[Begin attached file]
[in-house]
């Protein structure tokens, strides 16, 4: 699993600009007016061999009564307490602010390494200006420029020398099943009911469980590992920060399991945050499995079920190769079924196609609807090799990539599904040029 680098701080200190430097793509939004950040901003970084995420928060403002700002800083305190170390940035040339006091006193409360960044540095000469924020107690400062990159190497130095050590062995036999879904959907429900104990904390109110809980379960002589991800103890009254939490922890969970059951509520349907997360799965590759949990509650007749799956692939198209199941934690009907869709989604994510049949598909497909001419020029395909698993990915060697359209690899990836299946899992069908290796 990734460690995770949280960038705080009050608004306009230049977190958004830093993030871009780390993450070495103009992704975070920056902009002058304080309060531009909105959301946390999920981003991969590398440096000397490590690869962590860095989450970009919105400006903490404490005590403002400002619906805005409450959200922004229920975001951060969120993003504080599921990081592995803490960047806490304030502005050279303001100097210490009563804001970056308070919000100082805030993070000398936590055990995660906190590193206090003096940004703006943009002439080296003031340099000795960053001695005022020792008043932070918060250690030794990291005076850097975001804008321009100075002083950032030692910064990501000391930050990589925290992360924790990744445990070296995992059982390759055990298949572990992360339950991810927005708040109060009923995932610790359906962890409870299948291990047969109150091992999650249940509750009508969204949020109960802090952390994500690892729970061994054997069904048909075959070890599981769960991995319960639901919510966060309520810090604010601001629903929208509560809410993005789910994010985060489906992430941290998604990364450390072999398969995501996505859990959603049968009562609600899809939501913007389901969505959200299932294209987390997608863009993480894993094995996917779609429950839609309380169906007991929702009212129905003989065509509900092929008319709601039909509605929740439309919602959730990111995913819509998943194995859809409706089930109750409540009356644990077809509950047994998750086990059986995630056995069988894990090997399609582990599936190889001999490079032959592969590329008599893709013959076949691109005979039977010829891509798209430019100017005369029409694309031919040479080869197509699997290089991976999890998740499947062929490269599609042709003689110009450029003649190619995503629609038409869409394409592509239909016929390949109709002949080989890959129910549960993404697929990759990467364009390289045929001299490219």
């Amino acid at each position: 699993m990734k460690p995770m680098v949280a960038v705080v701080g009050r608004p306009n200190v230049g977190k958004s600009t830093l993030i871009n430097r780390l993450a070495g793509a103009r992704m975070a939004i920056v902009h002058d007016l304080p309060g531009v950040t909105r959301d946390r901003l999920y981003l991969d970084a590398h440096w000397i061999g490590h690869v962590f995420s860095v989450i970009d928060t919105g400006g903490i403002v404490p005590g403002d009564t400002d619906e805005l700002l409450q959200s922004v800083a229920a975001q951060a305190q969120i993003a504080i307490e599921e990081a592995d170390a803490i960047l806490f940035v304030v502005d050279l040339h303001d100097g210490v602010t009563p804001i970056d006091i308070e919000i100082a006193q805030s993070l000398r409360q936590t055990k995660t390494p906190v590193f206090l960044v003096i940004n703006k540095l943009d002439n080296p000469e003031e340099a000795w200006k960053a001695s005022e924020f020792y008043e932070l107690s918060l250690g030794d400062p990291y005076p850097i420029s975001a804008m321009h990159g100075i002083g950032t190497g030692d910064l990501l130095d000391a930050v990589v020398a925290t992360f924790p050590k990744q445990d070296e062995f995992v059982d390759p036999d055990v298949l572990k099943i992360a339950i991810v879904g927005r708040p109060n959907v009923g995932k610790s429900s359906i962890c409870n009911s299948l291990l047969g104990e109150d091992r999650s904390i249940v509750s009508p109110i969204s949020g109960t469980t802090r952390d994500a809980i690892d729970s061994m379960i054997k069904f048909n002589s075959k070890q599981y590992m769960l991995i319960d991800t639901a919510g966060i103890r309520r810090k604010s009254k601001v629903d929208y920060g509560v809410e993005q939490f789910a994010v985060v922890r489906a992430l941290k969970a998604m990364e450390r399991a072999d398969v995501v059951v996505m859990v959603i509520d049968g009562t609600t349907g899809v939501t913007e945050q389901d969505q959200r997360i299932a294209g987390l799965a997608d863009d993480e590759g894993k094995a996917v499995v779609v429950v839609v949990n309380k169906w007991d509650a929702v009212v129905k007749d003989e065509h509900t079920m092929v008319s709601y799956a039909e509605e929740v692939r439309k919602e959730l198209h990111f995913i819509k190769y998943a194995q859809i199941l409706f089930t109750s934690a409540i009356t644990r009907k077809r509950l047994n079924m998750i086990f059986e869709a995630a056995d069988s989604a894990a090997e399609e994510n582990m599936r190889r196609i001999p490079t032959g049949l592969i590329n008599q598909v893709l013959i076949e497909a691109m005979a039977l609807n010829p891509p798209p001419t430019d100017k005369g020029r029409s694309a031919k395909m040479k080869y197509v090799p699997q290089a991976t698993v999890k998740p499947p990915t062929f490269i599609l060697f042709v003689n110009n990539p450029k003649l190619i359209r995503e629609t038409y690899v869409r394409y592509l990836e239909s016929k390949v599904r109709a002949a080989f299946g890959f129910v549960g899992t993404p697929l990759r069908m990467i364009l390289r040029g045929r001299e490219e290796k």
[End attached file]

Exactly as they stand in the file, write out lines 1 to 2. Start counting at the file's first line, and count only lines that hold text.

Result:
[in-house]
């Protein structure tokens, strides 16, 4: 699993600009007016061999009564307490602010390494200006420029020398099943009911469980590992920060399991945050499995079920190769079924196609609807090799990539599904040029 680098701080200190430097793509939004950040901003970084995420928060403002700002800083305190170390940035040339006091006193409360960044540095000469924020107690400062990159190497130095050590062995036999879904959907429900104990904390109110809980379960002589991800103890009254939490922890969970059951509520349907997360799965590759949990509650007749799956692939198209199941934690009907869709989604994510049949598909497909001419020029395909698993990915060697359209690899990836299946899992069908290796 990734460690995770949280960038705080009050608004306009230049977190958004830093993030871009780390993450070495103009992704975070920056902009002058304080309060531009909105959301946390999920981003991969590398440096000397490590690869962590860095989450970009919105400006903490404490005590403002400002619906805005409450959200922004229920975001951060969120993003504080599921990081592995803490960047806490304030502005050279303001100097210490009563804001970056308070919000100082805030993070000398936590055990995660906190590193206090003096940004703006943009002439080296003031340099000795960053001695005022020792008043932070918060250690030794990291005076850097975001804008321009100075002083950032030692910064990501000391930050990589925290992360924790990744445990070296995992059982390759055990298949572990992360339950991810927005708040109060009923995932610790359906962890409870299948291990047969109150091992999650249940509750009508969204949020109960802090952390994500690892729970061994054997069904048909075959070890599981769960991995319960639901919510966060309520810090604010601001629903929208509560809410993005789910994010985060489906992430941290998604990364450390072999398969995501996505859990959603049968009562609600899809939501913007389901969505959200299932294209987390997608863009993480894993094995996917779609429950839609309380169906007991929702009212129905003989065509509900092929008319709601039909509605929740439309919602959730990111995913819509998943194995859809409706089930109750409540009356644990077809509950047994998750086990059986995630056995069988894990090997399609582990599936190889001999490079032959592969590329008599893709013959076949691109005979039977010829891509798209430019100017005369029409694309031919040479080869197509699997290089991976999890998740499947062929490269599609042709003689110009450029003649190619995503629609038409869409394409592509239909016929390949109709002949080989890959129910549960993404697929990759990467364009390289045929001299490219």